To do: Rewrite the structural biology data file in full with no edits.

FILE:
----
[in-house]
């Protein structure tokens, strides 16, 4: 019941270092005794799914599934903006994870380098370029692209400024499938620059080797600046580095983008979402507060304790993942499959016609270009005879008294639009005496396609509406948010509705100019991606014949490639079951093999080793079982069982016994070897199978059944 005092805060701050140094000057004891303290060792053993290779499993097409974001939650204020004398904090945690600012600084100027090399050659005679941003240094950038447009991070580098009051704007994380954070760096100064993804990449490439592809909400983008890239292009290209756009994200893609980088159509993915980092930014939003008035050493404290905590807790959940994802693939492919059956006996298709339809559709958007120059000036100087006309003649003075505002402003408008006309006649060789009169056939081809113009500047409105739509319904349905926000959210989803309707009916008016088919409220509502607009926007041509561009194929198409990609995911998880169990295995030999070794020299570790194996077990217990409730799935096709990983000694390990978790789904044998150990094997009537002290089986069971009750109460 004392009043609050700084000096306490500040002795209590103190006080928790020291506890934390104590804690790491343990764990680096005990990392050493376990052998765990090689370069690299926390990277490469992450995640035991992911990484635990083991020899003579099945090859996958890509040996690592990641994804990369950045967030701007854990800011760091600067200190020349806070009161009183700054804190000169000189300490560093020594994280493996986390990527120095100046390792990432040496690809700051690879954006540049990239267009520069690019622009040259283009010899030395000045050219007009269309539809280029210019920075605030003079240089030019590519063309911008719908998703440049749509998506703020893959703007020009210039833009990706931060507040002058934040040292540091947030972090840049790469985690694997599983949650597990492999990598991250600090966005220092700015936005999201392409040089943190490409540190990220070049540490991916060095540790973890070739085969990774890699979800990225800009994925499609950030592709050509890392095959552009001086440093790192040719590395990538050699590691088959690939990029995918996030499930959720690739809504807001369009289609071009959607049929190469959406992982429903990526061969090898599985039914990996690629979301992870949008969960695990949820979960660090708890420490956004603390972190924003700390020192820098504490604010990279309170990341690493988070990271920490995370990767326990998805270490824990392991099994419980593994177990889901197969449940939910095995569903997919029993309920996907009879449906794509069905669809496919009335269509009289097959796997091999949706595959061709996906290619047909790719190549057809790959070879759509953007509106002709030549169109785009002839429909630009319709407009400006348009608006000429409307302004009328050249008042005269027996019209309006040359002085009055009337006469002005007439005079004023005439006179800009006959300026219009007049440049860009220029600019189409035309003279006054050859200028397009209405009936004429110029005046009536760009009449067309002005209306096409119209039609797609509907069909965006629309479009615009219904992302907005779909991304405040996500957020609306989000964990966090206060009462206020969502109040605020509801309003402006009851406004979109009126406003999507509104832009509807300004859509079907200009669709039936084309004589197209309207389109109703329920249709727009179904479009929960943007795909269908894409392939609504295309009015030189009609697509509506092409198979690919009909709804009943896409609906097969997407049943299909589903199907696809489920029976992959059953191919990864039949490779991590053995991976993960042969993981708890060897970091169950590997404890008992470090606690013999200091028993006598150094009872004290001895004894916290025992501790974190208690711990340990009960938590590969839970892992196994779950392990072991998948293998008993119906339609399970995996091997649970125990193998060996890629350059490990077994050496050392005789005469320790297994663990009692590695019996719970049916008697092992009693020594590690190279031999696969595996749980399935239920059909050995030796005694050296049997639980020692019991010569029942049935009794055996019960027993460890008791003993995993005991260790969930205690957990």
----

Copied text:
[in-house]
């Protein structure tokens, strides 16, 4: 019941270092005794799914599934903006994870380098370029692209400024499938620059080797600046580095983008979402507060304790993942499959016609270009005879008294639009005496396609509406948010509705100019991606014949490639079951093999080793079982069982016994070897199978059944 005092805060701050140094000057004891303290060792053993290779499993097409974001939650204020004398904090945690600012600084100027090399050659005679941003240094950038447009991070580098009051704007994380954070760096100064993804990449490439592809909400983008890239292009290209756009994200893609980088159509993915980092930014939003008035050493404290905590807790959940994802693939492919059956006996298709339809559709958007120059000036100087006309003649003075505002402003408008006309006649060789009169056939081809113009500047409105739509319904349905926000959210989803309707009916008016088919409220509502607009926007041509561009194929198409990609995911998880169990295995030999070794020299570790194996077990217990409730799935096709990983000694390990978790789904044998150990094997009537002290089986069971009750109460 004392009043609050700084000096306490500040002795209590103190006080928790020291506890934390104590804690790491343990764990680096005990990392050493376990052998765990090689370069690299926390990277490469992450995640035991992911990484635990083991020899003579099945090859996958890509040996690592990641994804990369950045967030701007854990800011760091600067200190020349806070009161009183700054804190000169000189300490560093020594994280493996986390990527120095100046390792990432040496690809700051690879954006540049990239267009520069690019622009040259283009010899030395000045050219007009269309539809280029210019920075605030003079240089030019590519063309911008719908998703440049749509998506703020893959703007020009210039833009990706931060507040002058934040040292540091947030972090840049790469985690694997599983949650597990492999990598991250600090966005220092700015936005999201392409040089943190490409540190990220070049540490991916060095540790973890070739085969990774890699979800990225800009994925499609950030592709050509890392095959552009001086440093790192040719590395990538050699590691088959690939990029995918996030499930959720690739809504807001369009289609071009959607049929190469959406992982429903990526061969090898599985039914990996690629979301992870949008969960695990949820979960660090708890420490956004603390972190924003700390020192820098504490604010990279309170990341690493988070990271920490995370990767326990998805270490824990392991099994419980593994177990889901197969449940939910095995569903997919029993309920996907009879449906794509069905669809496919009335269509009289097959796997091999949706595959061709996906290619047909790719190549057809790959070879759509953007509106002709030549169109785009002839429909630009319709407009400006348009608006000429409307302004009328050249008042005269027996019209309006040359002085009055009337006469002005007439005079004023005439006179800009006959300026219009007049440049860009220029600019189409035309003279006054050859200028397009209405009936004429110029005046009536760009009449067309002005209306096409119209039609797609509907069909965006629309479009615009219904992302907005779909991304405040996500957020609306989000964990966090206060009462206020969502109040605020509801309003402006009851406004979109009126406003999507509104832009509807300004859509079907200009669709039936084309004589197209309207389109109703329920249709727009179904479009929960943007795909269908894409392939609504295309009015030189009609697509509506092409198979690919009909709804009943896409609906097969997407049943299909589903199907696809489920029976992959059953191919990864039949490779991590053995991976993960042969993981708890060897970091169950590997404890008992470090606690013999200091028993006598150094009872004290001895004894916290025992501790974190208690711990340990009960938590590969839970892992196994779950392990072991998948293998008993119906339609399970995996091997649970125990193998060996890629350059490990077994050496050392005789005469320790297994663990009692590695019996719970049916008697092992009693020594590690190279031999696969595996749980399935239920059909050995030796005694050296049997639980020692019991010569029942049935009794055996019960027993460890008791003993995993005991260790969930205690957990």